Here's how it works. Handsets automatically tune in to a satellite-based radio navigation system run by the U.S. Department of Defense. Using 24 satellites orbiting the Earth, GPS provides an accurate location nearly anywhere, anytime. With built-in GPS receivers, mobile phones such as those from Nextel Communications, can pinpoint locations in seconds.
A Smarter Way for
Business to Manage
Location-based technology on GPS-enabled mobile phones is expected to become a standard part of wireless business applications just as data and voice services are already. Innovative GPS solutions provide the means to deliver services faster, smarter and at less expense than do manual traditional processes.
• Get real-time turn-by-turn driving directions
• Do mapping and route planning
• Assign and manage employee's jobs, hours and locations
GPS for the Individual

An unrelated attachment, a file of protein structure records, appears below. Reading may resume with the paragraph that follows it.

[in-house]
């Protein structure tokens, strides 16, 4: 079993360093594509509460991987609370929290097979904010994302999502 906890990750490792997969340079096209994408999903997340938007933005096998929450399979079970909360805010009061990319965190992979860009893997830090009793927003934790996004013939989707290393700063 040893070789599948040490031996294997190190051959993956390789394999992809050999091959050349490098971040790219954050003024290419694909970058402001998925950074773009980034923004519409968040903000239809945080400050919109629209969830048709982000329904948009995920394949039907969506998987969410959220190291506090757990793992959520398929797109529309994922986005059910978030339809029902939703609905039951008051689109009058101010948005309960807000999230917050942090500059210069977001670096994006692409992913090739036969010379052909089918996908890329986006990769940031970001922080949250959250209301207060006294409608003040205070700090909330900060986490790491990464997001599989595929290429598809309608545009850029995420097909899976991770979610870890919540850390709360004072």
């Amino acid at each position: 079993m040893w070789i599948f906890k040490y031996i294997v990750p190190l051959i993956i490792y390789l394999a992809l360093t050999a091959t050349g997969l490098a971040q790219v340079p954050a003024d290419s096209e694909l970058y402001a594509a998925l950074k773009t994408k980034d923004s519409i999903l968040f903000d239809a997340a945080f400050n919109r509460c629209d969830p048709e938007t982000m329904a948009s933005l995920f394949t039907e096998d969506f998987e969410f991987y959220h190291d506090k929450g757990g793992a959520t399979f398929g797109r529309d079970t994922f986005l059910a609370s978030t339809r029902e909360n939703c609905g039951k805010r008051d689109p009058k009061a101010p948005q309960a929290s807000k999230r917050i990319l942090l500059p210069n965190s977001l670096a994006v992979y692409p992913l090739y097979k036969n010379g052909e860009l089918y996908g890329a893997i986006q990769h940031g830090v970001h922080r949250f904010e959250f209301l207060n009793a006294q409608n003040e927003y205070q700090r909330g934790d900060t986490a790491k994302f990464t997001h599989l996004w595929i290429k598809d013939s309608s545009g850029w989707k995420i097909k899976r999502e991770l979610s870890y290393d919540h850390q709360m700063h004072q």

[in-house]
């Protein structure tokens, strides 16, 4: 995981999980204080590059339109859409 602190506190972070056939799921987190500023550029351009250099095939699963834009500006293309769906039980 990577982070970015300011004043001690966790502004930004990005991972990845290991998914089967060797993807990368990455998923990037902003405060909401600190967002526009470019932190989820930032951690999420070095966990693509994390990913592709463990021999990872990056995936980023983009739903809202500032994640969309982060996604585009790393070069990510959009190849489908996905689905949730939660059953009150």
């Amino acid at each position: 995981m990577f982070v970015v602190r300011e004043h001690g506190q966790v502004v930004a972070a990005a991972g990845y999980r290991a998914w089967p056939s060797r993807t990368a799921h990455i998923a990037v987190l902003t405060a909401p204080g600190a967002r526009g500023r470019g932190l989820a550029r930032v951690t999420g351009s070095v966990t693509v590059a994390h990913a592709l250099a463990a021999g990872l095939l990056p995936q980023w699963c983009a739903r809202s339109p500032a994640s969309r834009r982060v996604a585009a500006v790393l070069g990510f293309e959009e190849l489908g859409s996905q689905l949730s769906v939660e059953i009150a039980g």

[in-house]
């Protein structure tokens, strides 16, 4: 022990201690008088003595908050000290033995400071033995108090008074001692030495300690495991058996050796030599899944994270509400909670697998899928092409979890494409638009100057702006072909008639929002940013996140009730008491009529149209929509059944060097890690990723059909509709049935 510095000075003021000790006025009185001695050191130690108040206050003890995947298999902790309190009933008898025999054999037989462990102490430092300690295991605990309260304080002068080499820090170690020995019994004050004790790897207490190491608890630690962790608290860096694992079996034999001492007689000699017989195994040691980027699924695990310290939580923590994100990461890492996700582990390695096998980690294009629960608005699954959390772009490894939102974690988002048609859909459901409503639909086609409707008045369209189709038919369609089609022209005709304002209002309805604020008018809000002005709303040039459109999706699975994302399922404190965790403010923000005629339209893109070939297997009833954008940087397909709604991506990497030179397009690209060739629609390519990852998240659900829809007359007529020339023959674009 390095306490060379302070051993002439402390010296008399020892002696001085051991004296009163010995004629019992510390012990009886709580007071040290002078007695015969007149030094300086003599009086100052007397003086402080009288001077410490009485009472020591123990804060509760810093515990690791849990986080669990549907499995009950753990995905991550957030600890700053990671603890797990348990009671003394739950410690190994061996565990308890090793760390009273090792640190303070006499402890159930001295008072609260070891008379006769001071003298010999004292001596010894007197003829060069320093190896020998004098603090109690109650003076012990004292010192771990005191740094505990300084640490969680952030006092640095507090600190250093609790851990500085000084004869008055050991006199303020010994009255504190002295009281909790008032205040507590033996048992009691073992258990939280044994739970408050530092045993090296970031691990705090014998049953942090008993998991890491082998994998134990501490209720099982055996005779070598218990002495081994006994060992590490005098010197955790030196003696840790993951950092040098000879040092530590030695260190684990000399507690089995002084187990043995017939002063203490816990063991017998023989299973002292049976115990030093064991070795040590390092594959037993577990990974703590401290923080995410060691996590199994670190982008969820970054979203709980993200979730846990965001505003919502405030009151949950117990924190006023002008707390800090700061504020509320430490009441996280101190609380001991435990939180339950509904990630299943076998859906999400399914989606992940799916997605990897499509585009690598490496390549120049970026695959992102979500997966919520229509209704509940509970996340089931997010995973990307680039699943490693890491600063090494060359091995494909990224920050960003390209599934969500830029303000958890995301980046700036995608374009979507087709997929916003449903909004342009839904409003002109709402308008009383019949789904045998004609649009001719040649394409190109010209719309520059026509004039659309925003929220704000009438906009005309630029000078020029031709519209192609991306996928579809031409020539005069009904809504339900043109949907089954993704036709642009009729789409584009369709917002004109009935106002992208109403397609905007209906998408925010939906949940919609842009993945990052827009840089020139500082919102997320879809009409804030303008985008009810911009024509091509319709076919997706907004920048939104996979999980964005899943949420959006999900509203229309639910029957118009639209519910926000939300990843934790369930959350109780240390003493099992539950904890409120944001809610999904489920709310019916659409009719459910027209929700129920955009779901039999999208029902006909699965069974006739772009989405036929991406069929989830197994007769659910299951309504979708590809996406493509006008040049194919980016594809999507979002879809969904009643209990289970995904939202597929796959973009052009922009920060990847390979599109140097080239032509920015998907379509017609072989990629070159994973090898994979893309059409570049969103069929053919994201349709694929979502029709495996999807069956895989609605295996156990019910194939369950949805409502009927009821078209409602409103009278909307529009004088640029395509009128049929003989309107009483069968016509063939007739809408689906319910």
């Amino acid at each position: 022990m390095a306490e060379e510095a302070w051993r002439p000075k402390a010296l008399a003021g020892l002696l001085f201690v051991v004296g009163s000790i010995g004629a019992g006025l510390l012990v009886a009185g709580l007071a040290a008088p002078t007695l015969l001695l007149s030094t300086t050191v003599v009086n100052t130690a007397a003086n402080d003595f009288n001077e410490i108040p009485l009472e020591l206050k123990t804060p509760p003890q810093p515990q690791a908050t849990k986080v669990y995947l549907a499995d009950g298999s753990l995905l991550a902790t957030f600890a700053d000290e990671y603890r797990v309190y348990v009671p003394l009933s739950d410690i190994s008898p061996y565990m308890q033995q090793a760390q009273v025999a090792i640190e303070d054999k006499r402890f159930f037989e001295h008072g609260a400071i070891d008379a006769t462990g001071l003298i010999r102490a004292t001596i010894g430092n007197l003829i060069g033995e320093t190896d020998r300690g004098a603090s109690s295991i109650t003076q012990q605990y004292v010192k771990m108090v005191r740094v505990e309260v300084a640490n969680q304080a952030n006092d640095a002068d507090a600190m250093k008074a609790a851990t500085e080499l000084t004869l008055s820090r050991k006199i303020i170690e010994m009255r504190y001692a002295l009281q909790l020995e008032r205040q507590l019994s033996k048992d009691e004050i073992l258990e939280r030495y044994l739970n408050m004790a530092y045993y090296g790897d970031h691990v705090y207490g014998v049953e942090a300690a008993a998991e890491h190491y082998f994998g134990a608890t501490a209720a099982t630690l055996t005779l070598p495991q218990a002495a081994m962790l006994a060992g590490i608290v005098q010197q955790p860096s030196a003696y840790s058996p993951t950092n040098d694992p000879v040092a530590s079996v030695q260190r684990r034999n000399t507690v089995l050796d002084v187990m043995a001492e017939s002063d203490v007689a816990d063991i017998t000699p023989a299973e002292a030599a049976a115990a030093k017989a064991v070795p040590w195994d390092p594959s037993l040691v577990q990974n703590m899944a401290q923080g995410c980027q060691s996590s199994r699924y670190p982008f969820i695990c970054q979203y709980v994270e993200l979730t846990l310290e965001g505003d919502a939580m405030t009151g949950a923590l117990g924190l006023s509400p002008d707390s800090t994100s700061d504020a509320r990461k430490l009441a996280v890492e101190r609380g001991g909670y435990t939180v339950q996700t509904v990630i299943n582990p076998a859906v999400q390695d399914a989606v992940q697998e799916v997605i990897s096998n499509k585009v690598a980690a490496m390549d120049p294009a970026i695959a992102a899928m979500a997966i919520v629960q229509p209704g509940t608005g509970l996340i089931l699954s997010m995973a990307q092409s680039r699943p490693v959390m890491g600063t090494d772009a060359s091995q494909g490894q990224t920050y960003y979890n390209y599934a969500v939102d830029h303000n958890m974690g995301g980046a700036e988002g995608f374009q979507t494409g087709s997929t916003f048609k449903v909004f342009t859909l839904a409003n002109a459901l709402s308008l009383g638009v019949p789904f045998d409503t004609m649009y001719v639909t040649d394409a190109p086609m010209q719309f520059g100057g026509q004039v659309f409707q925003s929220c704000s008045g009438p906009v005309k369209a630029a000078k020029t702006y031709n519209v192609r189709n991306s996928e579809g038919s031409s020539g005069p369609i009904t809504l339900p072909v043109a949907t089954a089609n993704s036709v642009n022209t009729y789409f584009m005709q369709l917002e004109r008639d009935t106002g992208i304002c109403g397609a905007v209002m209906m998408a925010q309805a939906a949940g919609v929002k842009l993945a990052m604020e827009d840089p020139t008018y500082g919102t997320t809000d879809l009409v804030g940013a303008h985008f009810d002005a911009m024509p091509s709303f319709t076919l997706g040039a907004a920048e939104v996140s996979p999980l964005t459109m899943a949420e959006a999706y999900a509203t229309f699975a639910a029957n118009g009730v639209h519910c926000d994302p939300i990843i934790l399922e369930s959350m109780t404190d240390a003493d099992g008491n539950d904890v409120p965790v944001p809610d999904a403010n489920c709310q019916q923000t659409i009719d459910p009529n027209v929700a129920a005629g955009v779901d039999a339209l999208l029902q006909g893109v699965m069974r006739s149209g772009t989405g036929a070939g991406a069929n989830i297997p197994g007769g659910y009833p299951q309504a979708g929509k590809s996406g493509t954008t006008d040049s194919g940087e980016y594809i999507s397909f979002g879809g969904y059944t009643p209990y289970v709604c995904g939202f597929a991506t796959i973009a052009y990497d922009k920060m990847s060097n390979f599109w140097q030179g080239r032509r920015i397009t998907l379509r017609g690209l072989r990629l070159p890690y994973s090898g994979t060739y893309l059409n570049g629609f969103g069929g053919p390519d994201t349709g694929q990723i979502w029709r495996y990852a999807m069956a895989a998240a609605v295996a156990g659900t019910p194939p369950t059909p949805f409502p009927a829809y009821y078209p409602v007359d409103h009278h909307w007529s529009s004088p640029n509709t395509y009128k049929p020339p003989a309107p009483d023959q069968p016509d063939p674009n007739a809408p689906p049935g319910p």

IDC Research recently noted, "GPS ties directly to the innate human need to be aware of one's surroundings and location."
Meeting that need is a partnership between Trimble and Nextel, offering Trimble® Outdoors service. It lets customers plan an outdoor adventure, share the trip with friends and family and research trips taken by others. They can even view routes and points of interest on street, aerial or topographic maps of the continental U.S. and parts of Alaska and Hawaii. The application lets outdoor enthusiasts download, from the Internet, trip planning information and maps to several Nextel phones.
Another service, TeleNav™ from Televigation provides phone-based visual and audible turn-by-turn driving directions at a fraction of the cost of comparable vehicle-mounted GPS devices.
Today's mobile phones are powerful, portable computing devices. Wireless technology has moved far beyond the days of two-way radios and text messaging to providing an entirely new and smarter way to manage mobile resources and eliminate repetitive labor, downtime and guesswork with fast, precise, location-based information.
For more information, visit www.nextel.com.
It took 38 years for radio to reach 300 million listeners, 15 years for television to reach 300 million viewers and five years for 300 million people to sign on to the Internet from their PC. It will take much less time for millions to realize the benefits of the latest location-based technologies.